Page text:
• The individual decided to ignore protocols.

Managers are asked to note that what at first sight appears to be a workable protocol may be not be so straightforward. If a sound protocol was violated, the manager is advised to consider factors such as why a violation occurred, the speed with which a decision had to be reached, and so on. If the answer to this question is no, then we should ask:

  1. If protocols were not in place or were ineffective, how would someone from the same area of activity and possessing comparable qualifications and experience have been likely to deal with the situation?

This test might point to deficiencies in training, experience, or supervision. Managers are specifically advised to avoid reliance on behavioural norms and stereotypes.

The NPSA guidance then addressed the issue of whether to suspend staff when something goes wrong. It states:

“We know from research carried out in the NHS and in other industries that systems failures are often the root cause of safety incidents. Despite this, where a serious patient safety incident occurs in the NHS, the most common response is to formally suspend the staff involved from duty and then deal with them according to disciplinary procedures. This route can be unfair to employees and divert managers from identifying contributory systems failures. Suspension of key employees can also diminish trusts‘ ability to provide high-quality patient care. The Incident Decision Tree has been developed to help managers:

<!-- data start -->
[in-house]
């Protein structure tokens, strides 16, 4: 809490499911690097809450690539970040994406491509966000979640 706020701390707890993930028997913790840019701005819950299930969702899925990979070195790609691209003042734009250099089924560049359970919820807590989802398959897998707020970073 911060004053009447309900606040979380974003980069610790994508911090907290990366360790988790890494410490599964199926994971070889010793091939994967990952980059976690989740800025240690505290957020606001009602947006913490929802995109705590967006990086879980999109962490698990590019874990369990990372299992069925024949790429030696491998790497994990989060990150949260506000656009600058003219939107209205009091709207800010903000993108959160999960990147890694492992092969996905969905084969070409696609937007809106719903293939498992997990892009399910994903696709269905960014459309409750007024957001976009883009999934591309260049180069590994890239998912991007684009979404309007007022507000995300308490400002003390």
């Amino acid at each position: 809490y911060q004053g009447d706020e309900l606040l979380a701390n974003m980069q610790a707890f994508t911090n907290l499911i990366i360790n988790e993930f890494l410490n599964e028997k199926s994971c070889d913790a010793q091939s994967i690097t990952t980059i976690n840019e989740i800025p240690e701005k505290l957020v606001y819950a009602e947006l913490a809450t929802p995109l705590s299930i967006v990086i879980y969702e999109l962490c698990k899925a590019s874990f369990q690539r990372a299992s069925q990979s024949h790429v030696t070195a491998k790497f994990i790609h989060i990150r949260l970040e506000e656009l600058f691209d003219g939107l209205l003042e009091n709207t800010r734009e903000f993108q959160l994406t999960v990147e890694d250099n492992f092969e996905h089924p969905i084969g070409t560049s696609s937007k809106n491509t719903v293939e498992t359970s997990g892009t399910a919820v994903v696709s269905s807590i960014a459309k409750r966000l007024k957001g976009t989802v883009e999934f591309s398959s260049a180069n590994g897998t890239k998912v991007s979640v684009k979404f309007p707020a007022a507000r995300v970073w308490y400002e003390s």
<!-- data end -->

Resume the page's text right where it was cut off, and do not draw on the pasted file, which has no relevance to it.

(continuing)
• decide whether it is necessary to suspend staff from duty following a patient safety incident;
  • explore alternatives to suspension, such as temporary relocation or modification to duties; and
  • consider other measures that might need to be taken as the investigation into the incident progresses.

Although individual accountability is in no way diminished by this approach, it helps trusts focus on the ‘what’ and ‘why’ rather than the ‘who’. In 2001 a joint declaration by the government and the medical profession called for the NHS to be more open in the way it deals with professional mistakes and to ‘recognise that honest failure should not be responded to primarily by blame and retribution but by learning and a drive to reduce future risk to patients’.”

Surgeon stock image

Ending the ‘blame culture’

A small number of NHS Trusts are trying to find ways to adapt this approach to wider disciplinary issues. A culture of learning from mistakes, poor conduct, or poor behaviour is likely to be more productive than knee-jerk disciplinary action. That is not to say disciplinary action or suspension will never be necessary. They will be. But the Incident Decision Tree might be a really good way of determining whether we have the balance right.

It is a challenge to a blame culture which can lead too easily to suspension and in which staff who are ‘different’ may be more vulnerable to blame. Its adoption to some (indeed many) potential disciplinary cases would require reflection prior to any decision to commence disciplinary proceedings. So, it requires a senior manager familiar with the principles to apply the approach to any proposal to commence disciplinary proceedings. It would encourage other approaches which might be more beneficial for patients, the organisation and the member of staff.  It would lead to greater use of Root Cause Analysis so that systems failings can be identified and with an emphasis on learning not blame.

The NHS accepts it must move away from a blame culture. Adopting the Incident Decision Tree approach to some (many) potential disciplinary cases might just be one way of improving NHS cultures, reducing suspensions, and helping organisations reflect on inappropriate and discriminatory disciplinary decisions.